Luke 17:3b-4 (NIV) “If your brother sins, rebuke him, and if he repents, forgive him. If he sins against you seven times in a day, and seven times comes back to you and says, ‘I repent,’ forgive him.”
Jesus is just a few days away from Jerusalem and His ultimate suffering and death. So He takes every opportunity to teach His followers how the kingdom of God works, and how they are to live as residents of it.
In this short teaching, He again addresses the issue of forgiving those who have sinned against us. Most people are good with this teaching in theory, but weak in practice. When someone actually does something terrible to us or to someone we love, it suddenly becomes very difficult to forgive.
This teaching goes right along with Jesus’ answer to Peter in Matthew 18:21-22 when he asked if forgiving his brother up to seven times is adequate. Jesus’ shocking answer was no; he had to forgives seventy-seven time (or, in some versions, seventy times seven times). Here Jesus teaches that even if a brother sins against us seven times in a single day and repents seven times, he must be forgiven completely.
The reason for this requirement is not simply to be nice. Instead, Jesus consistently (and frequently) taught that each person’s forgiveness from God is contingent on us forgiving others when they sin against us. He taught in the Sermon on the Mount that if we will not forgive others, God won’t forgive us (Matthew 6:12, 14-15).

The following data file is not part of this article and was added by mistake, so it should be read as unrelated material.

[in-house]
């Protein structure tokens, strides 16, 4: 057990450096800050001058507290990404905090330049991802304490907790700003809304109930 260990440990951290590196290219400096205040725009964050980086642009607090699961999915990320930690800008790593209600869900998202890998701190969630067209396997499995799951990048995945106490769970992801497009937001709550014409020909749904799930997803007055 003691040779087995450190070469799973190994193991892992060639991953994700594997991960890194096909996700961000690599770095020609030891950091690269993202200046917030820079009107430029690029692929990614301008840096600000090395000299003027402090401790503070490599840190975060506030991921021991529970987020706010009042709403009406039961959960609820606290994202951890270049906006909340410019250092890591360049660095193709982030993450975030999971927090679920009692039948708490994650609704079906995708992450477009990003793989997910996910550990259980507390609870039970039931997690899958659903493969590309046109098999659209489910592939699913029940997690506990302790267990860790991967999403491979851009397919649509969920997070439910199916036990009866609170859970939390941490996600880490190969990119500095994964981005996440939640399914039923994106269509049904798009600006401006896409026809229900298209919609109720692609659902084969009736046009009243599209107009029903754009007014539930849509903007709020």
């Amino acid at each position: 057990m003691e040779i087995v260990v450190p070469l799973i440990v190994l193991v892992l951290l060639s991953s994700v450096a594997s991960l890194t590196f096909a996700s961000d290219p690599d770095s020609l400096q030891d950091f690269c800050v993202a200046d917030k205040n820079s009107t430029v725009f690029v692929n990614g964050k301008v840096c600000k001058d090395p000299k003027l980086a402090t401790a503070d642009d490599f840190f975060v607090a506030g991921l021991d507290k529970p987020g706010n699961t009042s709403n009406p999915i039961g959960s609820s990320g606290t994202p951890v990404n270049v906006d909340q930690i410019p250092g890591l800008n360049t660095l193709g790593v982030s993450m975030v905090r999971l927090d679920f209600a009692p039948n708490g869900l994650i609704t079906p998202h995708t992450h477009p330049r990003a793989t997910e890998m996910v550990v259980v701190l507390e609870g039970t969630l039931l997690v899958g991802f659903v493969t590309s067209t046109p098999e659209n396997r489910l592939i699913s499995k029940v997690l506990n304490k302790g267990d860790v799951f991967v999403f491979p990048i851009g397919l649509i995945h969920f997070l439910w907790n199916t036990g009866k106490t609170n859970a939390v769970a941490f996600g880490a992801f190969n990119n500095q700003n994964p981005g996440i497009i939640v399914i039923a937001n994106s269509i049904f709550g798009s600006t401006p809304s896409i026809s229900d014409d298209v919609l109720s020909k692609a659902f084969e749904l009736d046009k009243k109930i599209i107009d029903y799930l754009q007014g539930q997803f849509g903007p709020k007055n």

In Matthew 18:23-35, expanding on His answer to Peter, Jesus told the hair-raising parable of the unmerciful servant. In that parable, the servant’s forgiveness was revoked when he refused to forgive a fellow servant a relatively small debt, and he ended up being thrown into prison, “to be tortured until he should pay back all that he owed,” the ten thousand talents (millions of dollars) that had initially been forgiven. And in case His followers missed the point, Jesus finished that parable by saying, “This is how My heavenly Father will treat each of you unless you forgive your brother from the heart.” (Verse 35)
That seems unfair to some, but the parable clearly explains God’s reasoning. He has graciously extended forgiveness to those who repent of the dozens, hundreds, even thousands of sins against Himself, the infinite, holy God. But if, after we have had that massive sin debt forgiven, we harden our hearts and will not extend the same gracious forgiveness to those who commit comparatively fewer and comparatively less heinous sins against us, we prove that we are not worthy of His forgiveness, not open-hearted enough to receive it, and unloving enough to step outside of God’s grace. Thus our forgiveness will be revoked, and the penalty for our sins will again be on our record.
Father, of all of the teachings of Jesus, this one seems to carry the strongest import, and have the most devastating consequences if we disobey it. But it is one that far too many of us disregard, minimize, or try to explain away. That’s probably why Jesus taught it so directly, so often, and with such clear explanations. Help us to take this serious and oft repeated and reemphasized teaching to heart, so it changes our perspective and our worldview to be more in line with Your kingdom worldview. Amen.